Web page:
Performance & Volatility
Last valuation date : 21-01-2019
Risk / Return from 09-03-2021
All information for an index prior to its Inception Date is back-tested, based on the methodology that was in effect on the Inception Date. Back-tested performance, which is hypothetical and not actual performance, is subject to inherent limitations because it reflects application of an Index methodology and selection of index constituents in hindsight. No theoretical approach can take into account all of the factors in the markets in general and the impact of decisions that might have been made during the actual operation of an index. Actual returns may differ from, and be lower than, back-tested returns.
The key elements of the index methodology are available upon demand.
The MSCI® World Select Countries Yield Low Volatility 60 Price Return Index by MSCI® was launched on the 30th of May 2018. The index consists of the 60 highest yielding and least volatile stocks from three developed markets: North America, Europe and Asia Pacific. The companies comprised in the index are weighted according to a score combining equally the volatility and the dividend yield of the stock, while maintaining a 6% maximum weight for each stock in the index to mitigate concentration risk. The index embeds a mechanism of turnover control to avoid too frequent rebalancing and high transaction costs.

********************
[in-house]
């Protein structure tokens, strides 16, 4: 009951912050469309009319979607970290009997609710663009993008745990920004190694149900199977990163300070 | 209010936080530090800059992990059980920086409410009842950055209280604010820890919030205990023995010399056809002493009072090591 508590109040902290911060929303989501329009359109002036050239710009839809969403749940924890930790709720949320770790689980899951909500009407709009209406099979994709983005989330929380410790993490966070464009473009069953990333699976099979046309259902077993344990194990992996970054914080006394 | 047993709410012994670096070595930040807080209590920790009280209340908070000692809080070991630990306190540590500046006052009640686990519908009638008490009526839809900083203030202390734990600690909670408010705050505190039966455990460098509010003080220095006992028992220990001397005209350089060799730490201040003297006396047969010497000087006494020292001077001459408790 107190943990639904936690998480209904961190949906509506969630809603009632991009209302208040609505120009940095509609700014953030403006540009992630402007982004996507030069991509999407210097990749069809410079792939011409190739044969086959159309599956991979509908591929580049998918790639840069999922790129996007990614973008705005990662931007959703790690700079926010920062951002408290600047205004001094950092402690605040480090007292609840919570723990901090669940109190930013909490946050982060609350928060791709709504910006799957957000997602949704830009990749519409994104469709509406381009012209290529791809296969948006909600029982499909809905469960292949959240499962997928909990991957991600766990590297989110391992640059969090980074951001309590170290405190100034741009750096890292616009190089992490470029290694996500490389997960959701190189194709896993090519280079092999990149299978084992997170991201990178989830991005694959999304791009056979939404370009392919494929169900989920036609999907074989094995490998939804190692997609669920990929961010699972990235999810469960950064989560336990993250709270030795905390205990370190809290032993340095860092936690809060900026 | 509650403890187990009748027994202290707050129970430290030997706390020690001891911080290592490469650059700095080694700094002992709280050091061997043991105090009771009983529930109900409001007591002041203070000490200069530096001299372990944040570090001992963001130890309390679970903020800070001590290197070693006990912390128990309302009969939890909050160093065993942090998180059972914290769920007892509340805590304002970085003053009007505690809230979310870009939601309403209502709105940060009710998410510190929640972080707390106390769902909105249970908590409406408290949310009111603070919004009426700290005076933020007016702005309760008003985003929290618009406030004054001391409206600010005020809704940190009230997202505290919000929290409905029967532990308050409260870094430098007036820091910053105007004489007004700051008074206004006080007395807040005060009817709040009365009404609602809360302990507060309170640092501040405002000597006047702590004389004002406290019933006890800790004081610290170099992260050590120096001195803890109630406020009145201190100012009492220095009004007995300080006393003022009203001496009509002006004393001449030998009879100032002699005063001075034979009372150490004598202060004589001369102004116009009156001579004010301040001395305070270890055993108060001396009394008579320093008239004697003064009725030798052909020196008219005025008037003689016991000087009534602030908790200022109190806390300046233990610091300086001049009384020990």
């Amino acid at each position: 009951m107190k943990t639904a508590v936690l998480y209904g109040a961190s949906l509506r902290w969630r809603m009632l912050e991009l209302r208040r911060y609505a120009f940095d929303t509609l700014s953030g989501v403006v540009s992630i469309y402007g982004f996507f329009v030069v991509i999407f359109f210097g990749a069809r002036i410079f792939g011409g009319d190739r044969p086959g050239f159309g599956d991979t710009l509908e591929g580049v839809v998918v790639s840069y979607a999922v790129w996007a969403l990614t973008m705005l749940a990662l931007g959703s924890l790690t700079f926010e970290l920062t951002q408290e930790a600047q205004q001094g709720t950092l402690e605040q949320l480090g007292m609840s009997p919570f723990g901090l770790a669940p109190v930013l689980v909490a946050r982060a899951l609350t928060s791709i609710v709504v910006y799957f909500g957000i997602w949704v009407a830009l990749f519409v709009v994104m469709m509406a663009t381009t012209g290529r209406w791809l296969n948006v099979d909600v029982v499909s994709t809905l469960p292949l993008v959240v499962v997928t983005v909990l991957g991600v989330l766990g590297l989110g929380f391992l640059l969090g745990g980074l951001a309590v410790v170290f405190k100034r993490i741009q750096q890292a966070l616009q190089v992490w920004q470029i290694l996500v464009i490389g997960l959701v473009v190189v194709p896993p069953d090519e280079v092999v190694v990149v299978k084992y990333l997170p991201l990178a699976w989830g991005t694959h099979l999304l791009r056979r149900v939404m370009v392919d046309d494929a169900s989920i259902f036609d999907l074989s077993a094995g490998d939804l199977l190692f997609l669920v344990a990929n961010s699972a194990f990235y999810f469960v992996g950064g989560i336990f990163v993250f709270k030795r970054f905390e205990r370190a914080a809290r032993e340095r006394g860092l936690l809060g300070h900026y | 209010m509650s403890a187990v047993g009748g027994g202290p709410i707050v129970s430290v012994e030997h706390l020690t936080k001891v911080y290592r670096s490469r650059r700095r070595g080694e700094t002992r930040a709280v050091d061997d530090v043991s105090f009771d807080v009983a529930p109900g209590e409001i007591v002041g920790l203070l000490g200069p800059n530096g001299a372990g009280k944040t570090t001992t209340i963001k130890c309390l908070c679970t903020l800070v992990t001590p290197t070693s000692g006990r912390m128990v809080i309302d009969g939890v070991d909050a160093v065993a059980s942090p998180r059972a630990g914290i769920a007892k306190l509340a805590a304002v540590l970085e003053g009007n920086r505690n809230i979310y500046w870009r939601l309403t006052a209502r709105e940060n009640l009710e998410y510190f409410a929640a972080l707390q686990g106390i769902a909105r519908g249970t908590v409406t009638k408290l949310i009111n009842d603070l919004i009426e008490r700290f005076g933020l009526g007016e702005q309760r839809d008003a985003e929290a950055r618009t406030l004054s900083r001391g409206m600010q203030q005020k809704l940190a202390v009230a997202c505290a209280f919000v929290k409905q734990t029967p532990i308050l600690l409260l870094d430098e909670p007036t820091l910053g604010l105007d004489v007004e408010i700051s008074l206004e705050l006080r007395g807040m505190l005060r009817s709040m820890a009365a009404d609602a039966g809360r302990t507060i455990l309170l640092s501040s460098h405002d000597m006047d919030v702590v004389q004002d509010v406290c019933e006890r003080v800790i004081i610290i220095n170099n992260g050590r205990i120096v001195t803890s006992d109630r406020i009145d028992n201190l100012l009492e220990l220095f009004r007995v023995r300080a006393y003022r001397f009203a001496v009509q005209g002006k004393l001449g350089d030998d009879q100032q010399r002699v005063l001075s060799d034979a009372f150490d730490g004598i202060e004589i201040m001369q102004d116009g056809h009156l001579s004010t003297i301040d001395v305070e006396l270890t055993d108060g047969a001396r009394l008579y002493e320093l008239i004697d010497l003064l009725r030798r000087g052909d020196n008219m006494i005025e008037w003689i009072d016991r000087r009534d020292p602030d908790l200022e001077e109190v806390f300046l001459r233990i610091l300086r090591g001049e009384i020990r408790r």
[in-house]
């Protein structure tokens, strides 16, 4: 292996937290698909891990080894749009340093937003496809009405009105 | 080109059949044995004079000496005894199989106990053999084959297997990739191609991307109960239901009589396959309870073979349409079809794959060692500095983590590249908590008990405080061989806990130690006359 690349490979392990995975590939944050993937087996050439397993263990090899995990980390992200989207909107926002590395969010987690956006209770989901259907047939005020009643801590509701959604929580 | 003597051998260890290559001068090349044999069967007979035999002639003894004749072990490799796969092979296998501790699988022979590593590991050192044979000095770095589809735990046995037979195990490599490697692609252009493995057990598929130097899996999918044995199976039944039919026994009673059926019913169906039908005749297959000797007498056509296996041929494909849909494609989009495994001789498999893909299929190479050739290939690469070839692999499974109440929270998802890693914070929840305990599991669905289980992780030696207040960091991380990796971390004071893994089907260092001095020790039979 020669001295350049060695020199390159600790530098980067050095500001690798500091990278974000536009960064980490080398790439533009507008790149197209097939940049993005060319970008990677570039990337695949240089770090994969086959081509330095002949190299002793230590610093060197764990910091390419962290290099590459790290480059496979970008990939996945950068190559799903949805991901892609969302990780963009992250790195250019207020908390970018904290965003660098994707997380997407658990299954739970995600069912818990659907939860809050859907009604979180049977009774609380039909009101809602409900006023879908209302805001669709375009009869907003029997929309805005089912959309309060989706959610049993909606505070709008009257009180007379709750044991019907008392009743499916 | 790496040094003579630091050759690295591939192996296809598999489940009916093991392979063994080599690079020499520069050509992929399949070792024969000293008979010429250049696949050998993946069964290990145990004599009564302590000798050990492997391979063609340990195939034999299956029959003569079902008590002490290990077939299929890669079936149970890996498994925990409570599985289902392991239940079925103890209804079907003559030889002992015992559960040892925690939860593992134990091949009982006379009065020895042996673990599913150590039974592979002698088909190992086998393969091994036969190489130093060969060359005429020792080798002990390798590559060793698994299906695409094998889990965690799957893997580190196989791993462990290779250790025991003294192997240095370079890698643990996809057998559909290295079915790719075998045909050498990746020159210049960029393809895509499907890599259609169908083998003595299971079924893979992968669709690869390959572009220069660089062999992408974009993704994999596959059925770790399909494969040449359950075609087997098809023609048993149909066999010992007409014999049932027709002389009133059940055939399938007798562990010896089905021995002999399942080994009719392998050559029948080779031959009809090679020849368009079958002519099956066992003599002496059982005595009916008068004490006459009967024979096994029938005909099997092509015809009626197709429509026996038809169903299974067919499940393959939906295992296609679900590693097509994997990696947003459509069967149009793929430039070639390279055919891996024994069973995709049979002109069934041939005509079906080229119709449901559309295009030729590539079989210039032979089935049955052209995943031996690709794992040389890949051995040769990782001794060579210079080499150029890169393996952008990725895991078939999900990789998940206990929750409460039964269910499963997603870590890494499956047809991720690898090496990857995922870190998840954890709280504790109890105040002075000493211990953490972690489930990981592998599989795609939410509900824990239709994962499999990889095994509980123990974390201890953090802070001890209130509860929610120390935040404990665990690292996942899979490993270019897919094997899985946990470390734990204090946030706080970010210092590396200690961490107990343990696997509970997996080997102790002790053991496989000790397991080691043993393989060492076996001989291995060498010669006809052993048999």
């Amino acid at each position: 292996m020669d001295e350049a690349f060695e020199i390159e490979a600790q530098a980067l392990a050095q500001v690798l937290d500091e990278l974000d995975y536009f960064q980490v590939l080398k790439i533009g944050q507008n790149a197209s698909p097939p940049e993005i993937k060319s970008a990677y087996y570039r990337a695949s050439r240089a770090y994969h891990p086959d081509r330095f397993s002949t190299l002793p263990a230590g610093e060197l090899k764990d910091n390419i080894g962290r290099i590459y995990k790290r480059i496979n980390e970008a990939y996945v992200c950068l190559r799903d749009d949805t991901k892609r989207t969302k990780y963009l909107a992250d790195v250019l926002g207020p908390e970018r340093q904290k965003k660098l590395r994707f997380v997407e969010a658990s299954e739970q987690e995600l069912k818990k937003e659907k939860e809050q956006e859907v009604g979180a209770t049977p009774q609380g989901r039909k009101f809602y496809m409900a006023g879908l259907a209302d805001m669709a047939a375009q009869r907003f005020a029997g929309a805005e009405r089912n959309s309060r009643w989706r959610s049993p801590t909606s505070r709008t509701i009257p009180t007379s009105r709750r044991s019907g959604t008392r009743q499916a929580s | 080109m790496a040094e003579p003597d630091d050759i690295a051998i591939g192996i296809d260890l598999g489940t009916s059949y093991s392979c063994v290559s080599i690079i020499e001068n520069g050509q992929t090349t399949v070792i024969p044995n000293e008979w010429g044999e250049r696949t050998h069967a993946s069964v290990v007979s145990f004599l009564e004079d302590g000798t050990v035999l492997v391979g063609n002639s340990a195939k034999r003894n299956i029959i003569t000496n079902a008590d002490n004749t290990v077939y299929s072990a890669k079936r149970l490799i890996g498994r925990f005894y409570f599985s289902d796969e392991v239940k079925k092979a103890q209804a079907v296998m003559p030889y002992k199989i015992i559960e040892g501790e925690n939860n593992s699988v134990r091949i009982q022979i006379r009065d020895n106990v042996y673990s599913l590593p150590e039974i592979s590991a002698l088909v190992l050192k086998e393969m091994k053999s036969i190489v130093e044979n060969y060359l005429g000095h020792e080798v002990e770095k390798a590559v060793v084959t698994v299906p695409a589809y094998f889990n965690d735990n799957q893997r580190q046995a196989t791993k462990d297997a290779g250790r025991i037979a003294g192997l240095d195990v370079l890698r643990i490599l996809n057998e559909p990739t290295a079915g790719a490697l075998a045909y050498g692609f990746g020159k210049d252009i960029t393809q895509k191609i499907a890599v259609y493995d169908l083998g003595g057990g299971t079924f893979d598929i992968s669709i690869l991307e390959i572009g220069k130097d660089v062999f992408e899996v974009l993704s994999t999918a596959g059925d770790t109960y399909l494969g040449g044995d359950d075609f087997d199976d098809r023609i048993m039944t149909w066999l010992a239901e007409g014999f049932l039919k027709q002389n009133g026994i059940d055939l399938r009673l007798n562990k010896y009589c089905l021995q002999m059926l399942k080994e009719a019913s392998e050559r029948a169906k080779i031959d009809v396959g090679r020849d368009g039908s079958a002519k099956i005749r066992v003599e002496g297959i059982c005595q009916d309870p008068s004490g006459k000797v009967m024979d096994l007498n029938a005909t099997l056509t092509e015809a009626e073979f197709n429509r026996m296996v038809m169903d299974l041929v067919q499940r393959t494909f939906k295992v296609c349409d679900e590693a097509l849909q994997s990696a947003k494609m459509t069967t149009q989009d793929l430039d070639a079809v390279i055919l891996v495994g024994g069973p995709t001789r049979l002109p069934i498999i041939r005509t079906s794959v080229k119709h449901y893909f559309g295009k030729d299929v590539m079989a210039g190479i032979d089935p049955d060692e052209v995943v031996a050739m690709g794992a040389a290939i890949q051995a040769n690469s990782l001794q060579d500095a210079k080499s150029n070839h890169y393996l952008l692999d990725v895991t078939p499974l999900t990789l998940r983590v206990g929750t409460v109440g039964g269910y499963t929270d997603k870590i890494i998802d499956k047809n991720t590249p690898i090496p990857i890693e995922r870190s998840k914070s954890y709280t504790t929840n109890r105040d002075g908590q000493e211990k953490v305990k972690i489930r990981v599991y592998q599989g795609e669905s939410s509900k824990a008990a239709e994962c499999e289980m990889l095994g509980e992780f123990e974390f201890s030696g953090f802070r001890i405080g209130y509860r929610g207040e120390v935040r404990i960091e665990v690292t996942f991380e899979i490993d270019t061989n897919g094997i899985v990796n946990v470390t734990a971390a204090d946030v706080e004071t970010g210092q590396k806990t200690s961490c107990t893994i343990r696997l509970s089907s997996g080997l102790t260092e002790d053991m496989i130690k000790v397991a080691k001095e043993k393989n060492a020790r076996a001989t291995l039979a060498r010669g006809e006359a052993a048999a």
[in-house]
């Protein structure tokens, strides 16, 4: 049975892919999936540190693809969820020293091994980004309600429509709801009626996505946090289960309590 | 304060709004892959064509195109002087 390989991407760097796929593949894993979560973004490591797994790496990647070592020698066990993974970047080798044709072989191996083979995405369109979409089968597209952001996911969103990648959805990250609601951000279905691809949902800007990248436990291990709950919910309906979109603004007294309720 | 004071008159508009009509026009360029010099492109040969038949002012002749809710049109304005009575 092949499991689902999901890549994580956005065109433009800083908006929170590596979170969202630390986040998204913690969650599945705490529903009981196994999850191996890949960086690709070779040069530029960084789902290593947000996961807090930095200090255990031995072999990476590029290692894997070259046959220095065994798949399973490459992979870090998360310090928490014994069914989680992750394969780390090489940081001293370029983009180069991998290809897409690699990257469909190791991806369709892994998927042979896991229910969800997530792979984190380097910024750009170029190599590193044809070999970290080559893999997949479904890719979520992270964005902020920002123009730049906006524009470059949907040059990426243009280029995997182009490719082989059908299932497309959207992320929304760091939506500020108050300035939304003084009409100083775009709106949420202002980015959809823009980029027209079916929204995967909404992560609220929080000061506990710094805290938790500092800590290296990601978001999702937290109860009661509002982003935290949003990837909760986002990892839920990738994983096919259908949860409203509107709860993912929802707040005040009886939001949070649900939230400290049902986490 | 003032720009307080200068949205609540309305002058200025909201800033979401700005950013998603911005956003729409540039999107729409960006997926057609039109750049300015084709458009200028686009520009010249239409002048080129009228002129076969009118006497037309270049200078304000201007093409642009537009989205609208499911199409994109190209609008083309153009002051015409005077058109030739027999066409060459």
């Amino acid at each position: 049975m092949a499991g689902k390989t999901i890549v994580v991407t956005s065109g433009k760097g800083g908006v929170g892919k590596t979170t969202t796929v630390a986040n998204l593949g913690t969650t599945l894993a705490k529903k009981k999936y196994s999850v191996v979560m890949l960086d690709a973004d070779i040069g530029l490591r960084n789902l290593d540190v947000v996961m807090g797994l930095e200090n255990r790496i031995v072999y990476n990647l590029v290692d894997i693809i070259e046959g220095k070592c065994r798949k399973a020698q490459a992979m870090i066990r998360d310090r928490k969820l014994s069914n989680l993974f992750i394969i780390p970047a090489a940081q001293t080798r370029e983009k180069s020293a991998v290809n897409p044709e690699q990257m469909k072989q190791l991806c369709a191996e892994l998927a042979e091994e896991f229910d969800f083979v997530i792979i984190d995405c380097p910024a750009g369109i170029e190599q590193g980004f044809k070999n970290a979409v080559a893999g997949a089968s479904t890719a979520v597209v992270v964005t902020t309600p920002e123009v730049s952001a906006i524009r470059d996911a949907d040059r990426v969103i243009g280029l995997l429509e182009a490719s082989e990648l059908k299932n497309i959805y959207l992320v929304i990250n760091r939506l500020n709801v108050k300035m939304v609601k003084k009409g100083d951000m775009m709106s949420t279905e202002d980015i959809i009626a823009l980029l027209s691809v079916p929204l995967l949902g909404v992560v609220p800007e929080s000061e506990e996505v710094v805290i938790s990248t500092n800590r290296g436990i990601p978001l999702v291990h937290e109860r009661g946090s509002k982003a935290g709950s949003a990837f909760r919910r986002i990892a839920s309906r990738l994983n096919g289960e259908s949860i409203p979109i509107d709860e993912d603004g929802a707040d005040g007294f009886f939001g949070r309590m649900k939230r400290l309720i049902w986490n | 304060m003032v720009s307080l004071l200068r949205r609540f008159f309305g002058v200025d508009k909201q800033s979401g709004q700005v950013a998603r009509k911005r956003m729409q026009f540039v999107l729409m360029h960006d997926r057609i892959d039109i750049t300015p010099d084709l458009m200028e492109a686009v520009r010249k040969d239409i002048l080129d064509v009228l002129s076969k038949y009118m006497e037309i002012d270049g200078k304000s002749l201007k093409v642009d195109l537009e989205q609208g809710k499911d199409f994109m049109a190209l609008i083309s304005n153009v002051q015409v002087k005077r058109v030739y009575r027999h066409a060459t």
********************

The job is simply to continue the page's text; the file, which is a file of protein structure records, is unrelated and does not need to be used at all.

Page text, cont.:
The MSCI® World Select Countries Yield Low Volatility 60 Price Return Index follows a dynamic strategy exposed to a combination of two equity risk premia strategies: carry and low volatility. The aim of the Index is to benefit from market inefficiencies in order to capture the return beyond traditional sources of beta.
The strategy seeks to take advantage of two persistent anomalies observed on the equity markets:
- High Yielding Companies: High yielding companies tend to outperform historically their benchmark, even in rising rate environments. Companies that regularly pay high dividends are generally in sound financial health.
- Least Volatile Companies: The least volatile stocks tend to deliver better performances than the most volatile stocks over the long term. This anomaly is due to behavioural biases such as investor risk aversion during periods when markets are stressed or the irrational search for outperformance.